Having another furry friend can make them feel secure and provide them with the socialization they need to thrive. Remember, dogs are pack animals and need the companionship of their own kind to stay happy and healthy. 

8. Lack of interest in usually enjoyable activities such as walks and games 

A dog that isn’t feeling well or is feeling lonely may also experience a lack of interest in activities they usually enjoy. If your pup isn't as enthusiastic about their walks or playing with their toys, it could also be a sign of loneliness.

These are just a few of the signs that your pup may need a canine companion. If you think your pet is in need of some extra love and attention, bringing home a second dog or setting up doggy play dates may be the solution. 

Keep in mind that some signs of loneliness can also be signs of health issues. To be safe, contact your vet anytime you notice changes in your dog’s behavior or appearance. 

Tips for Helping Your Pet Avoid Loneliness

For fur parents with only one pet, here are a few tips to keep your pup from feeling lonely:

  • Trips to the dog park
  • Visits from friends’ dogs
  • Quick meet-and-greets with other dogs on your daily walks 
  • Playing with your dog

If your pup formerly had a buddy, you already know that he does well with other dogs. That said, not all dogs are created equal; you can’t just replace a lost friend with a new dog at random. That being said, there are a lot of things to consider before pairing your dog with a new friend and expecting them to immediately click.


Choosing the Right Playmate for Your Pup

Whether it’s adopting a second dog or planning a puppy playdate, remember that every dog is different—you’ll have to do some careful planning to make sure the canines are compatible. 

Ask yourself the following: 

  • Does your dog have experience playing with other pets? 
  • Does your dog have a tendency to get possessive, aggressive, or territorial around other dogs? 
  • Does your dog prefer to cautiously observe when first introduced to new situations, or does he like to dive right into the activities? 
  • Is your dog trained to follow basic commands

When introducing a new dog to your pet, the most important thing is to be patient and take things one step at a time. Start by considering your dog’s age and abilities—can he handle roughhousing, or does he need a gentler playmate? You’ll want to match him with a particular dog who has a similar personality and play style, taking age, energy levels, and size into consideration. 

Additionally, be sure to introduce the two dogs to each other in a neutral location in order to avoid any tendencies to get territorial. 

Should You Adopt a Second Dog? 

While it’s possible that bringing home another dog could alleviate your dog’s loneliness, this is certainly not a decision that should be made lightly. Age, sex, health, personality, and history can all influence how well the dogs will get along.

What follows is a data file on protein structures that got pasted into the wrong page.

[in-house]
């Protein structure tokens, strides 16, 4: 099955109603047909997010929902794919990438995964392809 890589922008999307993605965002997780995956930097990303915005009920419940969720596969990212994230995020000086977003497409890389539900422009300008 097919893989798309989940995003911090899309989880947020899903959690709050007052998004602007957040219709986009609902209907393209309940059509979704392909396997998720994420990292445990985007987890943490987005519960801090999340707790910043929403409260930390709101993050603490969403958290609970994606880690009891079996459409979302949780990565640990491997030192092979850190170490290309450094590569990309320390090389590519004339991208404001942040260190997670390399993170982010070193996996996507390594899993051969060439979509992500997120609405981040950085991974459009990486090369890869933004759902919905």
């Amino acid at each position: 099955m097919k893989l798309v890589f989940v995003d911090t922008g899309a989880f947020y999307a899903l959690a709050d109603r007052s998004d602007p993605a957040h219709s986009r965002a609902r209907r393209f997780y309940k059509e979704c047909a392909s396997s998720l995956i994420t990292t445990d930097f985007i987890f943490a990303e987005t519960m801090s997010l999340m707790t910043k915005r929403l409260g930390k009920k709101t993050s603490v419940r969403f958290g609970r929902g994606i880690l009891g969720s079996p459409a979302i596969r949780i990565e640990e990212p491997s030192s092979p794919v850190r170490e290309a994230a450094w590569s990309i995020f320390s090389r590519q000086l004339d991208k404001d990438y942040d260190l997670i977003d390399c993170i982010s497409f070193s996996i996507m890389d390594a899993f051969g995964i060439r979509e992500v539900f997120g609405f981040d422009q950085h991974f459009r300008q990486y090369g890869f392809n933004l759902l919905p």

Before adopting another dog, ask yourself: 

  • Do you have the time, finances, space, and energy to care for a second dog? 
  • Are all humans in your household on board with the idea of another furry roommate? 
  • Is your current dog trained and well-adjusted? 
  • Does your current dog get along with other animals
  • How does your current dog cope with change? 

If you do choose to adopt a second dog, you’ll likely want dogs of similar age or energy levels. If your introverted dog is prone to anxiety, a rambunctious playmate may just exacerbate that stress. Conversely, a senior dog probably isn't the best match if your energetic young dog needs someone to roughhouse with.

Helping Your Dog Feel More Comfortable Alone

While puppy playdates and quality time between pet and owner are important, it’s equally important that your dog is comfortable and confident being alone every once in a while.

However, it’s also possible that adopting a second dog isn’t the right solution for you and your dog. And maybe regularly-scheduled pup playdates aren’t always an option. For those inevitable times when you need to leave your dog alone, there are a few steps you can take to help him feel more at ease without a companion. 

For example, make a quick stop at home during your lunch break, or hire a dog walker or pet sitter to break up those hours of alone time. 

Crate training is also helpful for dogs with separation anxiety, as the crate acts as a safe, secure space for your dog to comfortably be alone (with the exception of a favorite treat or toy, of course).  

For dogs who experience separation anxiety, try Pet Honesty’s Premium Hemp Calming Chews. These tasty soft chews are a gentle, non-sedating way to make stressful situations such as separation, thunderstorms, car rides, vet visits, and even trips to the dog park more enjoyable.